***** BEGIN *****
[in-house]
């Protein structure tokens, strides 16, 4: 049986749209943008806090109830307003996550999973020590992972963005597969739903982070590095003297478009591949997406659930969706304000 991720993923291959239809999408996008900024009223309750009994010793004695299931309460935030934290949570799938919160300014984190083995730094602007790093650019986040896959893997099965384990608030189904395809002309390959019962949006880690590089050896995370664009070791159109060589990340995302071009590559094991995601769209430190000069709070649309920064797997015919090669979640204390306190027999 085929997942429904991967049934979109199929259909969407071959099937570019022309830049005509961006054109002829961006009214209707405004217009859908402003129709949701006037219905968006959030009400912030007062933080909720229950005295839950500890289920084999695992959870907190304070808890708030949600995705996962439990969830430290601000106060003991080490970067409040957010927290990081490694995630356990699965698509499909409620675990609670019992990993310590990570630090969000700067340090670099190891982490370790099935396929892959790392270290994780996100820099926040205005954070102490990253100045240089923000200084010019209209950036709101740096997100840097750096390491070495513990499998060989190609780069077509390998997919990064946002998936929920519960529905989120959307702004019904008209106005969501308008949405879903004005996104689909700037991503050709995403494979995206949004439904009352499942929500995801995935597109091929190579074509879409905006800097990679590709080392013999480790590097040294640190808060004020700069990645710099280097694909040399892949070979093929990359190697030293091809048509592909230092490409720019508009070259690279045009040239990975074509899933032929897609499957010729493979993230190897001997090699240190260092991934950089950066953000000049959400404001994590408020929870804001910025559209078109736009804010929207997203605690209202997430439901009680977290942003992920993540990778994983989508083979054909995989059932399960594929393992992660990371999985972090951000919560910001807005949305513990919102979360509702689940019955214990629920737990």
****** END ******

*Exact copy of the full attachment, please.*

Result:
[in-house]
């Protein structure tokens, strides 16, 4: 049986749209943008806090109830307003996550999973020590992972963005597969739903982070590095003297478009591949997406659930969706304000 991720993923291959239809999408996008900024009223309750009994010793004695299931309460935030934290949570799938919160300014984190083995730094602007790093650019986040896959893997099965384990608030189904395809002309390959019962949006880690590089050896995370664009070791159109060589990340995302071009590559094991995601769209430190000069709070649309920064797997015919090669979640204390306190027999 085929997942429904991967049934979109199929259909969407071959099937570019022309830049005509961006054109002829961006009214209707405004217009859908402003129709949701006037219905968006959030009400912030007062933080909720229950005295839950500890289920084999695992959870907190304070808890708030949600995705996962439990969830430290601000106060003991080490970067409040957010927290990081490694995630356990699965698509499909409620675990609670019992990993310590990570630090969000700067340090670099190891982490370790099935396929892959790392270290994780996100820099926040205005954070102490990253100045240089923000200084010019209209950036709101740096997100840097750096390491070495513990499998060989190609780069077509390998997919990064946002998936929920519960529905989120959307702004019904008209106005969501308008949405879903004005996104689909700037991503050709995403494979995206949004439904009352499942929500995801995935597109091929190579074509879409905006800097990679590709080392013999480790590097040294640190808060004020700069990645710099280097694909040399892949070979093929990359190697030293091809048509592909230092490409720019508009070259690279045009040239990975074509899933032929897609499957010729493979993230190897001997090699240190260092991934950089950066953000000049959400404001994590408020929870804001910025559209078109736009804010929207997203605690209202997430439901009680977290942003992920993540990778994983989508083979054909995989059932399960594929393992992660990371999985972090951000919560910001807005949305513990919102979360509702689940019955214990629920737990």